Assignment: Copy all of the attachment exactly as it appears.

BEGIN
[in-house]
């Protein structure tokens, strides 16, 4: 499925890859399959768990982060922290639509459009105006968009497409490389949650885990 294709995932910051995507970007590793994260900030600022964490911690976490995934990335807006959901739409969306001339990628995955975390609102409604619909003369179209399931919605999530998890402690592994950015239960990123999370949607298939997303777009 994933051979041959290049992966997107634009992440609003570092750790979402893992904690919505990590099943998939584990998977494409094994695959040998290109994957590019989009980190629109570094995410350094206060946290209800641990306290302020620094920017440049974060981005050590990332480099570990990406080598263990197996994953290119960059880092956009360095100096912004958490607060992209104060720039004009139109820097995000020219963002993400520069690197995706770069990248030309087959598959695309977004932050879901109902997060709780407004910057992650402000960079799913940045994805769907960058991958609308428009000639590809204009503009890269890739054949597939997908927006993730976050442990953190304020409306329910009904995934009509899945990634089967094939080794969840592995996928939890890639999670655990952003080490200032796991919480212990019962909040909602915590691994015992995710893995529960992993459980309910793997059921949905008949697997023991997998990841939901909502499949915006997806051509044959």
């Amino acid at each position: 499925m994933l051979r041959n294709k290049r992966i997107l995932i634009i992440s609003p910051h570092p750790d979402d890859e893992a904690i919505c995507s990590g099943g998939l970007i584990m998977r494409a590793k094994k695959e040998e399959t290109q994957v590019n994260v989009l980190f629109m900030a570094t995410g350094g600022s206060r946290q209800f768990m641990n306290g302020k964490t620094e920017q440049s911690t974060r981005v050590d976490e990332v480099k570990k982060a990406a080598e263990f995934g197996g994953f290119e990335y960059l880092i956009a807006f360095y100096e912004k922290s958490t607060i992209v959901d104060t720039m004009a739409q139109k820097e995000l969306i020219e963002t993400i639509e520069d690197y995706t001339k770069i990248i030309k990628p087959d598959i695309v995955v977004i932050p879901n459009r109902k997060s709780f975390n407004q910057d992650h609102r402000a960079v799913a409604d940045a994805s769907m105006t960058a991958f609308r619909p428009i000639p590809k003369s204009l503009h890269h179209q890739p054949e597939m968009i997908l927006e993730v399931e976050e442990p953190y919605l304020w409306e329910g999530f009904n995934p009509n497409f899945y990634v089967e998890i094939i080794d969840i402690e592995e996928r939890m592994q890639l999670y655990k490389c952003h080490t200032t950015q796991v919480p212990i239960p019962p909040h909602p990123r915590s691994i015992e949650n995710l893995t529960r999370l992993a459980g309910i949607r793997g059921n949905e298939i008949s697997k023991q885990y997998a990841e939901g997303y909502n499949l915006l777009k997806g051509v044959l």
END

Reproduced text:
[in-house]
């Protein structure tokens, strides 16, 4: 499925890859399959768990982060922290639509459009105006968009497409490389949650885990 294709995932910051995507970007590793994260900030600022964490911690976490995934990335807006959901739409969306001339990628995955975390609102409604619909003369179209399931919605999530998890402690592994950015239960990123999370949607298939997303777009 994933051979041959290049992966997107634009992440609003570092750790979402893992904690919505990590099943998939584990998977494409094994695959040998290109994957590019989009980190629109570094995410350094206060946290209800641990306290302020620094920017440049974060981005050590990332480099570990990406080598263990197996994953290119960059880092956009360095100096912004958490607060992209104060720039004009139109820097995000020219963002993400520069690197995706770069990248030309087959598959695309977004932050879901109902997060709780407004910057992650402000960079799913940045994805769907960058991958609308428009000639590809204009503009890269890739054949597939997908927006993730976050442990953190304020409306329910009904995934009509899945990634089967094939080794969840592995996928939890890639999670655990952003080490200032796991919480212990019962909040909602915590691994015992995710893995529960992993459980309910793997059921949905008949697997023991997998990841939901909502499949915006997806051509044959």
């Amino acid at each position: 499925m994933l051979r041959n294709k290049r992966i997107l995932i634009i992440s609003p910051h570092p750790d979402d890859e893992a904690i919505c995507s990590g099943g998939l970007i584990m998977r494409a590793k094994k695959e040998e399959t290109q994957v590019n994260v989009l980190f629109m900030a570094t995410g350094g600022s206060r946290q209800f768990m641990n306290g302020k964490t620094e920017q440049s911690t974060r981005v050590d976490e990332v480099k570990k982060a990406a080598e263990f995934g197996g994953f290119e990335y960059l880092i956009a807006f360095y100096e912004k922290s958490t607060i992209v959901d104060t720039m004009a739409q139109k820097e995000l969306i020219e963002t993400i639509e520069d690197y995706t001339k770069i990248i030309k990628p087959d598959i695309v995955v977004i932050p879901n459009r109902k997060s709780f975390n407004q910057d992650h609102r402000a960079v799913a409604d940045a994805s769907m105006t960058a991958f609308r619909p428009i000639p590809k003369s204009l503009h890269h179209q890739p054949e597939m968009i997908l927006e993730v399931e976050e442990p953190y919605l304020w409306e329910g999530f009904n995934p009509n497409f899945y990634v089967e998890i094939i080794d969840i402690e592995e996928r939890m592994q890639l999670y655990k490389c952003h080490t200032t950015q796991v919480p212990i239960p019962p909040h909602p990123r915590s691994i015992e949650n995710l893995t529960r999370l992993a459980g309910i949607r793997g059921n949905e298939i008949s697997k023991q885990y997998a990841e939901g997303y909502n499949l915006l777009k997806g051509v044959l």